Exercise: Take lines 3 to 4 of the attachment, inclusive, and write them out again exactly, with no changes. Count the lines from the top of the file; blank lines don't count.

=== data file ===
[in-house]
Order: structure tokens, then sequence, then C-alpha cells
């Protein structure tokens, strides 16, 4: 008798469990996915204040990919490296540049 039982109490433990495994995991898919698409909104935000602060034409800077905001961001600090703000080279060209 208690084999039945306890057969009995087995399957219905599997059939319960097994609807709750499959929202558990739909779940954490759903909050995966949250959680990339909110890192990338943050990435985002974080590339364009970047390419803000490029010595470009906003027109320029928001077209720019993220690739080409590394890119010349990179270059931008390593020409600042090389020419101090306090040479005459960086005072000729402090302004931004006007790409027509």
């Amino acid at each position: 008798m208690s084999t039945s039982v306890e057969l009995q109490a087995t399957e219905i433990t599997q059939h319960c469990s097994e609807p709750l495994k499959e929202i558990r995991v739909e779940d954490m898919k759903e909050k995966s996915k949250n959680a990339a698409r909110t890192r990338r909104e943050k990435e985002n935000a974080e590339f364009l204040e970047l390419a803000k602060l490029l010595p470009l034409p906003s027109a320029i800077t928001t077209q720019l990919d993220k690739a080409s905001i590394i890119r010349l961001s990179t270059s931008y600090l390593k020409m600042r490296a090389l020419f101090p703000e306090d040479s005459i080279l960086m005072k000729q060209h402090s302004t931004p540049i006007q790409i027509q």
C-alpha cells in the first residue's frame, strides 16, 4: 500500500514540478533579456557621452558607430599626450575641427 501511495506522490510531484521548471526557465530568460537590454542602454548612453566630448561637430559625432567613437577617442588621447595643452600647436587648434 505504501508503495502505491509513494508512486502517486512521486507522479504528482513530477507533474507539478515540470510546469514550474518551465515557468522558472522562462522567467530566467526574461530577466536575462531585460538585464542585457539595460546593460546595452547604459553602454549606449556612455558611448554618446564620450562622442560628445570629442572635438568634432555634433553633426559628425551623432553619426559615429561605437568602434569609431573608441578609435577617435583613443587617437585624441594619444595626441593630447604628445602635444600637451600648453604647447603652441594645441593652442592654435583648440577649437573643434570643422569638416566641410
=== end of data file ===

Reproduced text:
């Protein structure tokens, strides 16, 4: 008798469990996915204040990919490296540049 039982109490433990495994995991898919698409909104935000602060034409800077905001961001600090703000080279060209 208690084999039945306890057969009995087995399957219905599997059939319960097994609807709750499959929202558990739909779940954490759903909050995966949250959680990339909110890192990338943050990435985002974080590339364009970047390419803000490029010595470009906003027109320029928001077209720019993220690739080409590394890119010349990179270059931008390593020409600042090389020419101090306090040479005459960086005072000729402090302004931004006007790409027509």
């Amino acid at each position: 008798m208690s084999t039945s039982v306890e057969l009995q109490a087995t399957e219905i433990t599997q059939h319960c469990s097994e609807p709750l495994k499959e929202i558990r995991v739909e779940d954490m898919k759903e909050k995966s996915k949250n959680a990339a698409r909110t890192r990338r909104e943050k990435e985002n935000a974080e590339f364009l204040e970047l390419a803000k602060l490029l010595p470009l034409p906003s027109a320029i800077t928001t077209q720019l990919d993220k690739a080409s905001i590394i890119r010349l961001s990179t270059s931008y600090l390593k020409m600042r490296a090389l020419f101090p703000e306090d040479s005459i080279l960086m005072k000729q060209h402090s302004t931004p540049i006007q790409i027509q």